I was left feeling that there's a need for another type of DAX book, much like the book that Art Tennick wrote for MDX: Practical MDX Queries: For Microsoft SQL Server Analysis Services 2008 (http://www.amazon.com/Practical-MDX-Queries-Microsoft-Analysis/dp/0071713360/ref=sr_1_2?s=books&ie=UTF8&qid=1306902737&sr=1-2). In that book, Art provides a large number of "recipes" for how to achieve common tasks with MDX. I'm sure that's also needed for DAX.
Anyway, Marco & Alberto's book is definitely recommended.I'd give it 8 out of 10. (And a big thumbs up to the publisher for making a Kindle version available too).
1 Jun 2011
Dreaming In Chinese
Another book that I've just finished reading on the Kindle is Dreaming in Chinese by Deborah Fallows. I had purchased the hard cover edition (http://www.amazon.com/Dreaming-Chinese-Mandarin-Lessons-Language/dp/0802779131/ref=pd_sim_b_1) a while back on the recommendation of Ron Talmage but hadn't got to reading it. I was glad to then see the Kindle edition (http://www.amazon.com/Dreaming-Chinese-Deborah-Fallows/dp/1906021554/ref=sr_1_2?s=books&ie=UTF8&qid=1306903012&sr=1-2) of the book appear. I purchased and read it and loved it.
Deborah spent three years recently living in Shanghai and has documented many of the struggles she had with coming to terms with learning Mandarin and with getting used to Chinese society. I imagine that part of the hassle she would have had was dealing with Shanghai-ese rather than the Mandarin that she would have learned before heading off to China but I could relate so well to so many things she spoke of.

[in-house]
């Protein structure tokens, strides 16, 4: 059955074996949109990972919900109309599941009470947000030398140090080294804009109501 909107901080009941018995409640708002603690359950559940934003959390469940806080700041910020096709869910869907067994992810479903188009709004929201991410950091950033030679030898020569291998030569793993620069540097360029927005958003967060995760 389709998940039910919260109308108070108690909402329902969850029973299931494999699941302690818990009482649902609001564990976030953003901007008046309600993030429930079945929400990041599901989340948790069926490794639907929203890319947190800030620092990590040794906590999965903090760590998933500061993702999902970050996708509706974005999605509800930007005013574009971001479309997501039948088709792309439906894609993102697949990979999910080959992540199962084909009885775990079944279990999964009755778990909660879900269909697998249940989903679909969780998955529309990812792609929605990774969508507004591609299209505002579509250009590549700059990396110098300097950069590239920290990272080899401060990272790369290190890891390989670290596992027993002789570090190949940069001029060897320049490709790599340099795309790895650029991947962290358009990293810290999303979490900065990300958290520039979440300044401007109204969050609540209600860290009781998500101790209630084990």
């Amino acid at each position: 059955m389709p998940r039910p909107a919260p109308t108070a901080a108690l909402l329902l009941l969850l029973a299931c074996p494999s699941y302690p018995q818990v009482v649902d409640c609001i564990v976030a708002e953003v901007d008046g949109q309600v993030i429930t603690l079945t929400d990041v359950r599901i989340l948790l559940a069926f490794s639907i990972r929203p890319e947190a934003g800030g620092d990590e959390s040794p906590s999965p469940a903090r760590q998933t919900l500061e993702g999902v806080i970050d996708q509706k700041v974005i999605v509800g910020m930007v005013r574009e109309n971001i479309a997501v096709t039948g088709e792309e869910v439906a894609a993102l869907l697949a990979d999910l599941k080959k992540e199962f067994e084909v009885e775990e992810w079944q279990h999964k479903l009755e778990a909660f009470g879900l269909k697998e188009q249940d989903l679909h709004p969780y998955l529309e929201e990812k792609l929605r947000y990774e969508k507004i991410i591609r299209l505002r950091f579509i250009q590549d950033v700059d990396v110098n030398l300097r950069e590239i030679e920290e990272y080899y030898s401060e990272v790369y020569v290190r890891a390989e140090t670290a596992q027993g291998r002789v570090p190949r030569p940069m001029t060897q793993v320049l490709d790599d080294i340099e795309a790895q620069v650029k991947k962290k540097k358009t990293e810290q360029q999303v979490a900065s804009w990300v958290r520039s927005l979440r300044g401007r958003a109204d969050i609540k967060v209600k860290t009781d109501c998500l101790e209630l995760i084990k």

The book is also quite funny. I particularly liked the part where Deborah described trying to talk to an employee (who was wearing a big sombrero) outside a Taco Bell restaurant. She wanted to know if they offered take-away food but her attempts to pronounce the words (even though she had the correct words) ranged from asking for a big hug, to discussing hail.
My favorite part was where she discussed Chinese names. Chinese people will often adopt English names when they move to an English-speaking country, and of course, English-speaking people will often adopt Chinese names when they move to a Chinese-speaking country. The most common way to do this is to try to find a set of Chinese words that are like a transliteration of your existing English name. But it's also important to try to find words that mean something sensible in Chinese, like "Harmony". Deborah made me laugh out loud when describing one of her young friend's boyfriend who decided to choose a name to ward off gui (or evil spirits). He chose the name Fendui. Unfortunately, while it sounded like his name, it directly translated to "pile of s@#$@#$". Beautiful!
If you have any interest in understanding Chinese society, even if you don't want to tackle Mandarin, this book is a great read. Highly recommended! (10 out of 10)